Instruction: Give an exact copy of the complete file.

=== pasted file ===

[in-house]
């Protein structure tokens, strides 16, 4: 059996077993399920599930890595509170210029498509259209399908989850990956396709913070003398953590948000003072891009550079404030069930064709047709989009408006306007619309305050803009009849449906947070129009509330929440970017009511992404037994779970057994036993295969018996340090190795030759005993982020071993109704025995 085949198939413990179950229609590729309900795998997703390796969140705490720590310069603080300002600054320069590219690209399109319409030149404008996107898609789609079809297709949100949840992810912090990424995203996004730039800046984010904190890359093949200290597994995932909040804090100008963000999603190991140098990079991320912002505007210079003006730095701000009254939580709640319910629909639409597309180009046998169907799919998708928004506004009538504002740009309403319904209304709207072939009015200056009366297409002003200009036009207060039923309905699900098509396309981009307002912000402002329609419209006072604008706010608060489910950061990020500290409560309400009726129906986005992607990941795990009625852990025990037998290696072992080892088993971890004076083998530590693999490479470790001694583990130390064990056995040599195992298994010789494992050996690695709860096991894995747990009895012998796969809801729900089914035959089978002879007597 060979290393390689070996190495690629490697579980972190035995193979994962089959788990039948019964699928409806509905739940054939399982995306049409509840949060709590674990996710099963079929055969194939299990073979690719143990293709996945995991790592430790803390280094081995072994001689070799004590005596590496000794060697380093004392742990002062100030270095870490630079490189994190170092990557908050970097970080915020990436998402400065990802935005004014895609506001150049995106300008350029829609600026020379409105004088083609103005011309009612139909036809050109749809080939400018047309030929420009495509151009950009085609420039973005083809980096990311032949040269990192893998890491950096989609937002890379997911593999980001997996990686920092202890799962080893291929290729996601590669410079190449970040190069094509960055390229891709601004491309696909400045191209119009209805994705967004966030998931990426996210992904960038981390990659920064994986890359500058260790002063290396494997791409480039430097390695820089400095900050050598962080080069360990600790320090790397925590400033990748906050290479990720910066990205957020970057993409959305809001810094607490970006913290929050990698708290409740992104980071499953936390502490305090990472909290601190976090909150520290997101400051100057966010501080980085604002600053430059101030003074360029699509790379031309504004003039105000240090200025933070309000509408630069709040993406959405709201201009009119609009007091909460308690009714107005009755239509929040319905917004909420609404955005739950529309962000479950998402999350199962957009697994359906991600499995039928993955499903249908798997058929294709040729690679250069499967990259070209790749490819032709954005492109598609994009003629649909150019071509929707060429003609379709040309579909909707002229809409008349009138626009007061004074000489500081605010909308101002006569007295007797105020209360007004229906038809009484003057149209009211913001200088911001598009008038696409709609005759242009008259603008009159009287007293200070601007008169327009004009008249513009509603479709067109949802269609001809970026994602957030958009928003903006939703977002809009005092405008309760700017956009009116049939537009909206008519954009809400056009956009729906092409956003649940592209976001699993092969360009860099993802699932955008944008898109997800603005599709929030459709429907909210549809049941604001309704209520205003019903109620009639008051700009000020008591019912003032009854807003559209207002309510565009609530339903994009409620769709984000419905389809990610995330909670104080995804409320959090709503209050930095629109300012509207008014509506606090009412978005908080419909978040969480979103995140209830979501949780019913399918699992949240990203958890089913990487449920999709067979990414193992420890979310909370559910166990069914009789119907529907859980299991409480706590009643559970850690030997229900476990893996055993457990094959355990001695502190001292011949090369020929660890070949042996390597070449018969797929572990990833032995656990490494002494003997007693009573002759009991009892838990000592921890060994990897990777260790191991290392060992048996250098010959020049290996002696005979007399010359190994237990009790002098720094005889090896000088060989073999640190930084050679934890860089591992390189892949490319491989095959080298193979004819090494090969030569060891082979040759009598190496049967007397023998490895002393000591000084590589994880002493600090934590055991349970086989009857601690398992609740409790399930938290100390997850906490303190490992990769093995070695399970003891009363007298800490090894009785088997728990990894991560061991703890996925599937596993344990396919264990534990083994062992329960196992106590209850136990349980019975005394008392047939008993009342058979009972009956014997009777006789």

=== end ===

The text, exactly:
[in-house]
């Protein structure tokens, strides 16, 4: 059996077993399920599930890595509170210029498509259209399908989850990956396709913070003398953590948000003072891009550079404030069930064709047709989009408006306007619309305050803009009849449906947070129009509330929440970017009511992404037994779970057994036993295969018996340090190795030759005993982020071993109704025995 085949198939413990179950229609590729309900795998997703390796969140705490720590310069603080300002600054320069590219690209399109319409030149404008996107898609789609079809297709949100949840992810912090990424995203996004730039800046984010904190890359093949200290597994995932909040804090100008963000999603190991140098990079991320912002505007210079003006730095701000009254939580709640319910629909639409597309180009046998169907799919998708928004506004009538504002740009309403319904209304709207072939009015200056009366297409002003200009036009207060039923309905699900098509396309981009307002912000402002329609419209006072604008706010608060489910950061990020500290409560309400009726129906986005992607990941795990009625852990025990037998290696072992080892088993971890004076083998530590693999490479470790001694583990130390064990056995040599195992298994010789494992050996690695709860096991894995747990009895012998796969809801729900089914035959089978002879007597 060979290393390689070996190495690629490697579980972190035995193979994962089959788990039948019964699928409806509905739940054939399982995306049409509840949060709590674990996710099963079929055969194939299990073979690719143990293709996945995991790592430790803390280094081995072994001689070799004590005596590496000794060697380093004392742990002062100030270095870490630079490189994190170092990557908050970097970080915020990436998402400065990802935005004014895609506001150049995106300008350029829609600026020379409105004088083609103005011309009612139909036809050109749809080939400018047309030929420009495509151009950009085609420039973005083809980096990311032949040269990192893998890491950096989609937002890379997911593999980001997996990686920092202890799962080893291929290729996601590669410079190449970040190069094509960055390229891709601004491309696909400045191209119009209805994705967004966030998931990426996210992904960038981390990659920064994986890359500058260790002063290396494997791409480039430097390695820089400095900050050598962080080069360990600790320090790397925590400033990748906050290479990720910066990205957020970057993409959305809001810094607490970006913290929050990698708290409740992104980071499953936390502490305090990472909290601190976090909150520290997101400051100057966010501080980085604002600053430059101030003074360029699509790379031309504004003039105000240090200025933070309000509408630069709040993406959405709201201009009119609009007091909460308690009714107005009755239509929040319905917004909420609404955005739950529309962000479950998402999350199962957009697994359906991600499995039928993955499903249908798997058929294709040729690679250069499967990259070209790749490819032709954005492109598609994009003629649909150019071509929707060429003609379709040309579909909707002229809409008349009138626009007061004074000489500081605010909308101002006569007295007797105020209360007004229906038809009484003057149209009211913001200088911001598009008038696409709609005759242009008259603008009159009287007293200070601007008169327009004009008249513009509603479709067109949802269609001809970026994602957030958009928003903006939703977002809009005092405008309760700017956009009116049939537009909206008519954009809400056009956009729906092409956003649940592209976001699993092969360009860099993802699932955008944008898109997800603005599709929030459709429907909210549809049941604001309704209520205003019903109620009639008051700009000020008591019912003032009854807003559209207002309510565009609530339903994009409620769709984000419905389809990610995330909670104080995804409320959090709503209050930095629109300012509207008014509506606090009412978005908080419909978040969480979103995140209830979501949780019913399918699992949240990203958890089913990487449920999709067979990414193992420890979310909370559910166990069914009789119907529907859980299991409480706590009643559970850690030997229900476990893996055993457990094959355990001695502190001292011949090369020929660890070949042996390597070449018969797929572990990833032995656990490494002494003997007693009573002759009991009892838990000592921890060994990897990777260790191991290392060992048996250098010959020049290996002696005979007399010359190994237990009790002098720094005889090896000088060989073999640190930084050679934890860089591992390189892949490319491989095959080298193979004819090494090969030569060891082979040759009598190496049967007397023998490895002393000591000084590589994880002493600090934590055991349970086989009857601690398992609740409790399930938290100390997850906490303190490992990769093995070695399970003891009363007298800490090894009785088997728990990894991560061991703890996925599937596993344990396919264990534990083994062992329960196992106590209850136990349980019975005394008392047939008993009342058979009972009956014997009777006789």